EU turning blind eye to discrimination against Roma, say human rights groups August 18, 2010Posted by Yilan in EU, European Union.
The European Union was today accused of “turning a blind eye” as countries across Europe carried out a wave of expulsions and introduced new legislation targeting the Roma.
Human rights groups criticised the EU for failing to address the real issues driving Europe’s largest ethnic minority to migrate in the first place and for choosing not to upbraid countries for breaking both domestic and EU laws in their treatment of them.
The criticism came after France announced it would round up and expel illegal Roma immigrants and destroy hundreds of their encampments.
Elsewhere, it emerged that the city of Copenhagen had requested Danish government assistance to deport up to 400 Roma, and that Swedish police had expelled Roma in breach of its own and EU laws.
In Belgium a caravan of 700 Roma has been chased out of Flanders and forced to set up camp in French-speaking Wallonia in the south.
Italy, which in 2008 declared a state of emergency due to the presence of Roma, and evicted thousands of them, mainly to Romania and Bulgaria, is continuing to implement the policy to this day.
Germany is in the process of repatriating thousands of Roma children and adolescents to Kosovo, despite warnings they will face discrimination, appalling living conditions, lack of access to education as well as language problems, because many of them were born in Germany and do not speak Serbian or Albanian.
In eastern European countries that are EU members, such as the Czech Republic, Hungary, Slovakia, Romania and Bulgaria, accounts are rife of widespread discrimination against Roma, including physical attacks.
Amnesty International said the EU had “turned a blind eye” to what it called a “serious breach of human rights” towards Europe’s Roma, who are roughly estimated to number about 16 million.
“There is a clear and systemic programme of EU governments targeting Roma,” said Anneliese Baldaccini, a lawyer at Amnesty’s EU office.
The Budapest-based European Roma Rights Centre (ERRC), which monitors the situation of Roma in Europe, called on the EU to be “much more forthright” in pointing out to member states “the clear requirements of the free movement law”.
“Poverty, discrimination and a whole host of things make life unbearable for Roma in their countries of origin,” said the ERRC’s executive director, Robert Kushen. “We would welcome strong EU involvement to address some of these issues,” he said.
The campaign groups were responding to the European Commission’s insistence this week that the issue was one for individual states to handle.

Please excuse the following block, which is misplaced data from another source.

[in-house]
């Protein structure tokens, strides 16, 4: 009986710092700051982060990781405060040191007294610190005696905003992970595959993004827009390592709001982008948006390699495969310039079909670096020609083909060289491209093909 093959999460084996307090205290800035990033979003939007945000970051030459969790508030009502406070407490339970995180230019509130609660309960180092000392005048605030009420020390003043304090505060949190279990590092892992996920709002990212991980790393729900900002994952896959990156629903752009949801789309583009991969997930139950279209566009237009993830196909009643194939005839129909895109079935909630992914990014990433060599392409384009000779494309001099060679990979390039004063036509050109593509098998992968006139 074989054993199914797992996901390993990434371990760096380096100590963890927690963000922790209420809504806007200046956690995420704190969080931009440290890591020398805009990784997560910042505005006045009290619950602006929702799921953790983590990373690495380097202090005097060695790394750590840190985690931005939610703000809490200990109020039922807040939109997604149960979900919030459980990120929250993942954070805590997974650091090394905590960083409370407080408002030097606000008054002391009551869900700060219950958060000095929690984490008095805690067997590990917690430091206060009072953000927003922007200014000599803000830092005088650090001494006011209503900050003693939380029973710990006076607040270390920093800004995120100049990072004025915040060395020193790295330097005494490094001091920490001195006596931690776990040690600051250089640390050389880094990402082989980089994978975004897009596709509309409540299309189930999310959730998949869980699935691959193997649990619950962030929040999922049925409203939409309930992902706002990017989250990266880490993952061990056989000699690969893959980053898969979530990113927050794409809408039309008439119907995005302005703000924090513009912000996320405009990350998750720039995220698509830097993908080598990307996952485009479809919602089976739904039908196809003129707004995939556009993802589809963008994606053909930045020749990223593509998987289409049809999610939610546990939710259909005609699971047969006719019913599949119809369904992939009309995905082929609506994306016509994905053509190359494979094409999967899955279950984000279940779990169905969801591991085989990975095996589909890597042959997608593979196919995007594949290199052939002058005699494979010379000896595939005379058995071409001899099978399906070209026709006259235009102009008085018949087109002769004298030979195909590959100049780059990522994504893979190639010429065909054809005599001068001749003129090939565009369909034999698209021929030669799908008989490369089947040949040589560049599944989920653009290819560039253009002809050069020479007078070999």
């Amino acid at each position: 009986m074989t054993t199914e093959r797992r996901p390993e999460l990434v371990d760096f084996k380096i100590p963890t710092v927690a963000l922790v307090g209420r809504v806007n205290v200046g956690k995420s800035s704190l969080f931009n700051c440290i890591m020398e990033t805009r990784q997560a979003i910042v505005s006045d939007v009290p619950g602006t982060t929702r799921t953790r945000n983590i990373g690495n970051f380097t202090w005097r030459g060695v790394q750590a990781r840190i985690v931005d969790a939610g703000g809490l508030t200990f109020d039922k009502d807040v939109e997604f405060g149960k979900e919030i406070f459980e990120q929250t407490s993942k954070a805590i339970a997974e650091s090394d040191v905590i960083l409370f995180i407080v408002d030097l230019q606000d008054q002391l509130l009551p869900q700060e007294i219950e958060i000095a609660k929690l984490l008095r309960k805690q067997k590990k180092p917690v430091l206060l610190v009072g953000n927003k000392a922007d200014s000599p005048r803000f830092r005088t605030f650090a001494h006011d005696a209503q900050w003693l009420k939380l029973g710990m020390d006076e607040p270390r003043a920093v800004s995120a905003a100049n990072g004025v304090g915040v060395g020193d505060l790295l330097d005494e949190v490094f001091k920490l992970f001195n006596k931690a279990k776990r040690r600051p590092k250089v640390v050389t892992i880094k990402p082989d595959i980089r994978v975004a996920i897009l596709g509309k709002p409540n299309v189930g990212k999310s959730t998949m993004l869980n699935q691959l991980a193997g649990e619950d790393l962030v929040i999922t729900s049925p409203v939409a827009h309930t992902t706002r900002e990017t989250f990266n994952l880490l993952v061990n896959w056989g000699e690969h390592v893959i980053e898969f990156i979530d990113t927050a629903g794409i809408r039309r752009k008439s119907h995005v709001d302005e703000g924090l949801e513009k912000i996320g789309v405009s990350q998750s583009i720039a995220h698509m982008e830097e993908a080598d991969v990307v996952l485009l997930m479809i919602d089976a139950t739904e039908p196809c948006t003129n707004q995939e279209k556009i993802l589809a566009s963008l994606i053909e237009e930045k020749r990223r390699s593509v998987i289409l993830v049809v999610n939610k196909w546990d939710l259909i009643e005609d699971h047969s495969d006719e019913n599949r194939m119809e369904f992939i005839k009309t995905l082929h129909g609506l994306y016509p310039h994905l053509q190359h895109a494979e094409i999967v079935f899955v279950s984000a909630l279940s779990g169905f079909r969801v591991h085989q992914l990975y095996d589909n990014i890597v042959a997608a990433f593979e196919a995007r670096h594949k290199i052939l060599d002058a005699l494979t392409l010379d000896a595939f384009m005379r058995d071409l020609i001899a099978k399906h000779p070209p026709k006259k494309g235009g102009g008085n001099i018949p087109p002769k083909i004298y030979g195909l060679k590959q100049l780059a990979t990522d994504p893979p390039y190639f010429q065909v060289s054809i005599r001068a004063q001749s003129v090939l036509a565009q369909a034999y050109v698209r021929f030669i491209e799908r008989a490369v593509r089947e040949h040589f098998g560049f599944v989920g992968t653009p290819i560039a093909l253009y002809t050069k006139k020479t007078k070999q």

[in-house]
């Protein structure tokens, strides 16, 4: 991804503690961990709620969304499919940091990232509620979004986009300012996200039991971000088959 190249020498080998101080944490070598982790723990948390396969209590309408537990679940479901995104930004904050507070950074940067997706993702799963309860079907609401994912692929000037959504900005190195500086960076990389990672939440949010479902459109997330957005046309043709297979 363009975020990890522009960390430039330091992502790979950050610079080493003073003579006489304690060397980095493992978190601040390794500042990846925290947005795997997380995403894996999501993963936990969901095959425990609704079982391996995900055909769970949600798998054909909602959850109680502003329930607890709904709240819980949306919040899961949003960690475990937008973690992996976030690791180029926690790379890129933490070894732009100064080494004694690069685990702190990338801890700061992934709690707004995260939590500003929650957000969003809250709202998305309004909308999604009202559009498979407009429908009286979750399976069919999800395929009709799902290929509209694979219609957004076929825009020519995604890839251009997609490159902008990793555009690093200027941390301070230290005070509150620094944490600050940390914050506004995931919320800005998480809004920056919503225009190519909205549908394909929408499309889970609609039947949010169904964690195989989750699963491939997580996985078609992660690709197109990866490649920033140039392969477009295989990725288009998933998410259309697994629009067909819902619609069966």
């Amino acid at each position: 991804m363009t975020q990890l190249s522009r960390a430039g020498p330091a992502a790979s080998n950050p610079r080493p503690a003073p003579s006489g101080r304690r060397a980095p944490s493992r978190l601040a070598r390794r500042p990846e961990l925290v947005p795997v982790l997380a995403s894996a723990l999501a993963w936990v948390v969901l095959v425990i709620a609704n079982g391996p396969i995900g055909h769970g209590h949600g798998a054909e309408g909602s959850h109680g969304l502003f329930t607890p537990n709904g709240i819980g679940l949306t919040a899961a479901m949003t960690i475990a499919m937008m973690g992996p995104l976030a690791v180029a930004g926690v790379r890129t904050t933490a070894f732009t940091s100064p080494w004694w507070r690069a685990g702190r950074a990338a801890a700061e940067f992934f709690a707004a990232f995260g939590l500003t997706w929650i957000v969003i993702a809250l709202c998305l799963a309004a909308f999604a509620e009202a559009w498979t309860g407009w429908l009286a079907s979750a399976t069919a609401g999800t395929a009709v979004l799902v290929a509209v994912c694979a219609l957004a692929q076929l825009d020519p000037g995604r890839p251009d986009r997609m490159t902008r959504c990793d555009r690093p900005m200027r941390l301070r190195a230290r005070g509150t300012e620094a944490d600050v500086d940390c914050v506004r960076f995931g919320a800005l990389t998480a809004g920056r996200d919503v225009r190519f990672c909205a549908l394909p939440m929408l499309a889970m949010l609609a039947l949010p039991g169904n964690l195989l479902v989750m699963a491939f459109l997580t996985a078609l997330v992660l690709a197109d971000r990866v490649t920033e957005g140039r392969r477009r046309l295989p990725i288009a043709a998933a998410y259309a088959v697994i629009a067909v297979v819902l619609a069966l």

“When it comes to Roma and the possibility of expelling them, this is up to the member states to deal with – in this case France – and for them to decide how they are going to implement the law,” said Matthew Newman, spokesman for the European justice commissioner, Viviane Reding.
French president Nicholas Sarkozy was this week accused of pursuing a “xenophobic” and “discriminatory” crackdown on the country’s 400,000 Travellers, Gypsies and Roma – most of whom have French citizenship.
Interior minister Brice Hortefeux announced new measures including the dismantling of about 300 encampments and the “quasi-immediate” expulsion to Romania or Bulgaria of Roma with a criminal record.
Amnesty said the EU should penalise countries that have persistently failed to uphold the human rights of Roma. Among the harshest measures applicable under the charter of fundamental rights that came into force with the Lisbon treaty last year is the withdrawal of voting rights, or even expulsion from the union.
“The EU under the Lisbon Treaty…has the responsibility to address human rights within the 27 member states,” said Amnesty’s executive officer for legal affairs in the European Union, Susanna Mehtonen.
Campaign groups say the EU’s failure to intervene calls into question its commitment to the Charter of Fundamental Rights that came into force with the passage of the Lisbon Treaty last year, and was heralded as a “new dawn” for human rights in Europe.
They have accused Brussels of cowardice when it comes to the Roma. While the commission has no competence to defend gay rights, either, it has frequently been ready to criticise homophobic legislation in eastern Europe – largely, it is believed, because gay rights are well established in western European countries, unlike the rights of Roma.